As Civic Hall reports, the New York Times and The Observer of London made big waves Saturday with a front-page story adding more details to what is known about data-firm Cambridge Analytica’s role in the 2016 election, revealing with the help of whistleblower and former CA employee Christopher Wylie that the company “harvested private information from the Facebook profiles of more than 50 million users without their permission, making it one of the largest data leaks in the social network’s history.”

The mainstream media pushed this story as if it revealed some data breach inside Facebook. But that is not at all what it was. It was all legal and available for anyone with a checkbook big enough to fund it.

As usual with tech and politics, bad reporting combined with weak technical literacy among politicians is confusing matters (though of course I’m all for Zuck being asked questions by Congress). As Facebook VP and general counsel Paul Grewal explained in a company blog post late Friday, this was not a data leak or breach. In fact, as has been previously reported a year ago by The Intercept’s Mattathias Schwartz, an academic researcher at Cambridge University named Aleksandr Kogan had developed a Facebook app that promised users a personality profile in exchange for their taking a quiz and allowing the app—like tens of thousands of other Facebook apps—to access private information from their profiles and that of their friends. To reach a large number, he paid American taskers on Mechanical Turk a $1 or $2 to download the app and take his survey, and from a seed group of nearly 300,000 was able to access personal data of what The Intercept said was 30 million American Facebook users. OK, so they were off by 20 million.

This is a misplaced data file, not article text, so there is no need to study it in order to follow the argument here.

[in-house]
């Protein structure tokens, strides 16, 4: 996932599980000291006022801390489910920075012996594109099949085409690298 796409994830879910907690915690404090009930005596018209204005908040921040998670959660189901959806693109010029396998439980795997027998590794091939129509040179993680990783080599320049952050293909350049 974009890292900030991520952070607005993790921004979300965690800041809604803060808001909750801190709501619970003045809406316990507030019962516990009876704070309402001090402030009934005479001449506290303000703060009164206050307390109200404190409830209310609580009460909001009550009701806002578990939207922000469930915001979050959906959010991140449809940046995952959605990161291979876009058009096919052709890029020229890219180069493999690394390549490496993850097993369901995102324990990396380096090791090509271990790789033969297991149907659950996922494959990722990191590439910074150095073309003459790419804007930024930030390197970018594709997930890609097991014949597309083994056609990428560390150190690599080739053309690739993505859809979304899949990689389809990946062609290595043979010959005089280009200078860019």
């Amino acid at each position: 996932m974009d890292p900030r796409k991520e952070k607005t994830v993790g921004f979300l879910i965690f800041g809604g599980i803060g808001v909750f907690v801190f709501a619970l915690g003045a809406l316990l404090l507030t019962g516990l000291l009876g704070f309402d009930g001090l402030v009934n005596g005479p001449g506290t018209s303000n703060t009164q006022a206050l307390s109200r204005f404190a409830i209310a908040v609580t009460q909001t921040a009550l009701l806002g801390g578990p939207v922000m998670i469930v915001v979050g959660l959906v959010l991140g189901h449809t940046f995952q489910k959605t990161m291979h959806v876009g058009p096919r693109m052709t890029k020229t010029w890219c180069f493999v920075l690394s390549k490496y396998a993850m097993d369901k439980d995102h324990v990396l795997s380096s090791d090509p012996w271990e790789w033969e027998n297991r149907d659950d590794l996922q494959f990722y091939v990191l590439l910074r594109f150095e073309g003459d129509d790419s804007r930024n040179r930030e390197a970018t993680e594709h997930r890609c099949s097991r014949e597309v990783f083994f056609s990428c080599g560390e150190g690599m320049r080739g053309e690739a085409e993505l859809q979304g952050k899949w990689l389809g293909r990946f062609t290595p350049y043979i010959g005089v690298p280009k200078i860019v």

What this reveals is not some leak or breach, but rather the true purpose of Facebook’s existence—a tool of the corporate state to know everything about you, “legally.” As Snowden noted over the weekend, Facebook is a surveillance program simply disguised as “social media.”

Through a series of deceptive prompts, both the Obama and the Trump campaign waged data wars against Facebook users.